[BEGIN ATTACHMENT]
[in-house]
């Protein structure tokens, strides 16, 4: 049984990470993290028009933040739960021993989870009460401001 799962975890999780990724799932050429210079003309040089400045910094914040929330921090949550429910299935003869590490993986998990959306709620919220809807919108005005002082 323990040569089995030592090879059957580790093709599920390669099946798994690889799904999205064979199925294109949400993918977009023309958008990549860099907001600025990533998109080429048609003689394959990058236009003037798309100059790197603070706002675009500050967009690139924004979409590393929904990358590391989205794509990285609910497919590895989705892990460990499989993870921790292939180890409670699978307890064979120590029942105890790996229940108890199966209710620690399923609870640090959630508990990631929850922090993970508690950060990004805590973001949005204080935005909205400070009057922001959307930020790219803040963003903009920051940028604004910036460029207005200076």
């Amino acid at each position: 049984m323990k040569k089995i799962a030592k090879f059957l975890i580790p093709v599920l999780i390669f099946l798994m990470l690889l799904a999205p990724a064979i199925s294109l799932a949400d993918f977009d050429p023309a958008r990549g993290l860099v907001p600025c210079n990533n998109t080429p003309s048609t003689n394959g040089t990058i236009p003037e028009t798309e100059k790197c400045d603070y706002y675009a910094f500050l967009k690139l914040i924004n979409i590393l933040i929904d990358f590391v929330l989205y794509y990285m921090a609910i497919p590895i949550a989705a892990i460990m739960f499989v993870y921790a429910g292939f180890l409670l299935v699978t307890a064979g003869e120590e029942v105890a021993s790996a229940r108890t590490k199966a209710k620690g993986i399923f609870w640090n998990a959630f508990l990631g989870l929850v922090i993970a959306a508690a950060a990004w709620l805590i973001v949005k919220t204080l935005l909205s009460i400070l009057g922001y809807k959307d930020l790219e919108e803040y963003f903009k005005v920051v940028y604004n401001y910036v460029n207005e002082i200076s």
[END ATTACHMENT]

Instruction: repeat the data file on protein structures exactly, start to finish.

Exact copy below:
[in-house]
């Protein structure tokens, strides 16, 4: 049984990470993290028009933040739960021993989870009460401001 799962975890999780990724799932050429210079003309040089400045910094914040929330921090949550429910299935003869590490993986998990959306709620919220809807919108005005002082 323990040569089995030592090879059957580790093709599920390669099946798994690889799904999205064979199925294109949400993918977009023309958008990549860099907001600025990533998109080429048609003689394959990058236009003037798309100059790197603070706002675009500050967009690139924004979409590393929904990358590391989205794509990285609910497919590895989705892990460990499989993870921790292939180890409670699978307890064979120590029942105890790996229940108890199966209710620690399923609870640090959630508990990631929850922090993970508690950060990004805590973001949005204080935005909205400070009057922001959307930020790219803040963003903009920051940028604004910036460029207005200076």
């Amino acid at each position: 049984m323990k040569k089995i799962a030592k090879f059957l975890i580790p093709v599920l999780i390669f099946l798994m990470l690889l799904a999205p990724a064979i199925s294109l799932a949400d993918f977009d050429p023309a958008r990549g993290l860099v907001p600025c210079n990533n998109t080429p003309s048609t003689n394959g040089t990058i236009p003037e028009t798309e100059k790197c400045d603070y706002y675009a910094f500050l967009k690139l914040i924004n979409i590393l933040i929904d990358f590391v929330l989205y794509y990285m921090a609910i497919p590895i949550a989705a892990i460990m739960f499989v993870y921790a429910g292939f180890l409670l299935v699978t307890a064979g003869e120590e029942v105890a021993s790996a229940r108890t590490k199966a209710k620690g993986i399923f609870w640090n998990a959630f508990l990631g989870l929850v922090i993970a959306a508690a950060a990004w709620l805590i973001v949005k919220t204080l935005l909205s009460i400070l009057g922001y809807k959307d930020l790219e919108e803040y963003f903009k005005v920051v940028y604004n401001y910036v460029n207005e002082i200076s």